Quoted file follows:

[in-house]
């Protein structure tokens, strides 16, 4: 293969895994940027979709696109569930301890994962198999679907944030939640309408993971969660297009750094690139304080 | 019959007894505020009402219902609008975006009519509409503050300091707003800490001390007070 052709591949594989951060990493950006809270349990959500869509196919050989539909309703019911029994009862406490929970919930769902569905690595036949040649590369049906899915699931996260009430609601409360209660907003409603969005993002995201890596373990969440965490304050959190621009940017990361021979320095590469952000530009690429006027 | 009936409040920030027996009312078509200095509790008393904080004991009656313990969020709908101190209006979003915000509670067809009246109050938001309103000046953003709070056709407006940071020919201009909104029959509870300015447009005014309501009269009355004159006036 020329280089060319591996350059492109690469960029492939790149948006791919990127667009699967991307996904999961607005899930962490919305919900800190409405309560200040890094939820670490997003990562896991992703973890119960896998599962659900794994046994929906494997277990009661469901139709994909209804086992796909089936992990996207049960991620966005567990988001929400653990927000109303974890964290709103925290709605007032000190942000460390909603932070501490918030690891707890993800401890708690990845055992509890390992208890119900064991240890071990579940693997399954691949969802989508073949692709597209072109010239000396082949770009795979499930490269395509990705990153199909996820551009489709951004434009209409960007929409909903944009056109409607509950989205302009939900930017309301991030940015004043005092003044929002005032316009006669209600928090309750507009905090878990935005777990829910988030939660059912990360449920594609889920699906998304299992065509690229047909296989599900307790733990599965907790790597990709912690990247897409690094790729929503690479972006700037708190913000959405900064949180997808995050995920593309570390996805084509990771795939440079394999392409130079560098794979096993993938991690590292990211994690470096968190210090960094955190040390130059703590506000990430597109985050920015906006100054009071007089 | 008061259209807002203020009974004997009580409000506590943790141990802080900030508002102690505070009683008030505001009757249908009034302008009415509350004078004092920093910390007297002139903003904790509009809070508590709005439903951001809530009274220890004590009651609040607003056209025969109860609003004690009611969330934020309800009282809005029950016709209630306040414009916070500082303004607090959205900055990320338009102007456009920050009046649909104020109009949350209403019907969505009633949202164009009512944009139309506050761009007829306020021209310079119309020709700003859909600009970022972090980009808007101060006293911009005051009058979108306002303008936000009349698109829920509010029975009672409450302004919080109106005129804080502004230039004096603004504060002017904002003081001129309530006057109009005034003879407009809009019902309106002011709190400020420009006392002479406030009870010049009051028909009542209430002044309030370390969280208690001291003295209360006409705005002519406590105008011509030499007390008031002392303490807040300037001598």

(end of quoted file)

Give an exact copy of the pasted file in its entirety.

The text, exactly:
[in-house]
């Protein structure tokens, strides 16, 4: 293969895994940027979709696109569930301890994962198999679907944030939640309408993971969660297009750094690139304080 | 019959007894505020009402219902609008975006009519509409503050300091707003800490001390007070 052709591949594989951060990493950006809270349990959500869509196919050989539909309703019911029994009862406490929970919930769902569905690595036949040649590369049906899915699931996260009430609601409360209660907003409603969005993002995201890596373990969440965490304050959190621009940017990361021979320095590469952000530009690429006027 | 009936409040920030027996009312078509200095509790008393904080004991009656313990969020709908101190209006979003915000509670067809009246109050938001309103000046953003709070056709407006940071020919201009909104029959509870300015447009005014309501009269009355004159006036 020329280089060319591996350059492109690469960029492939790149948006791919990127667009699967991307996904999961607005899930962490919305919900800190409405309560200040890094939820670490997003990562896991992703973890119960896998599962659900794994046994929906494997277990009661469901139709994909209804086992796909089936992990996207049960991620966005567990988001929400653990927000109303974890964290709103925290709605007032000190942000460390909603932070501490918030690891707890993800401890708690990845055992509890390992208890119900064991240890071990579940693997399954691949969802989508073949692709597209072109010239000396082949770009795979499930490269395509990705990153199909996820551009489709951004434009209409960007929409909903944009056109409607509950989205302009939900930017309301991030940015004043005092003044929002005032316009006669209600928090309750507009905090878990935005777990829910988030939660059912990360449920594609889920699906998304299992065509690229047909296989599900307790733990599965907790790597990709912690990247897409690094790729929503690479972006700037708190913000959405900064949180997808995050995920593309570390996805084509990771795939440079394999392409130079560098794979096993993938991690590292990211994690470096968190210090960094955190040390130059703590506000990430597109985050920015906006100054009071007089 | 008061259209807002203020009974004997009580409000506590943790141990802080900030508002102690505070009683008030505001009757249908009034302008009415509350004078004092920093910390007297002139903003904790509009809070508590709005439903951001809530009274220890004590009651609040607003056209025969109860609003004690009611969330934020309800009282809005029950016709209630306040414009916070500082303004607090959205900055990320338009102007456009920050009046649909104020109009949350209403019907969505009633949202164009009512944009139309506050761009007829306020021209310079119309020709700003859909600009970022972090980009808007101060006293911009005051009058979108306002303008936000009349698109829920509010029975009672409450302004919080109106005129804080502004230039004096603004504060002017904002003081001129309530006057109009005034003879407009809009019902309106002011709190400020420009006392002479406030009870010049009051028909009542209430002044309030370390969280208690001291003295209360006409705005002519406590105008011509030499007390008031002392303490807040300037001598």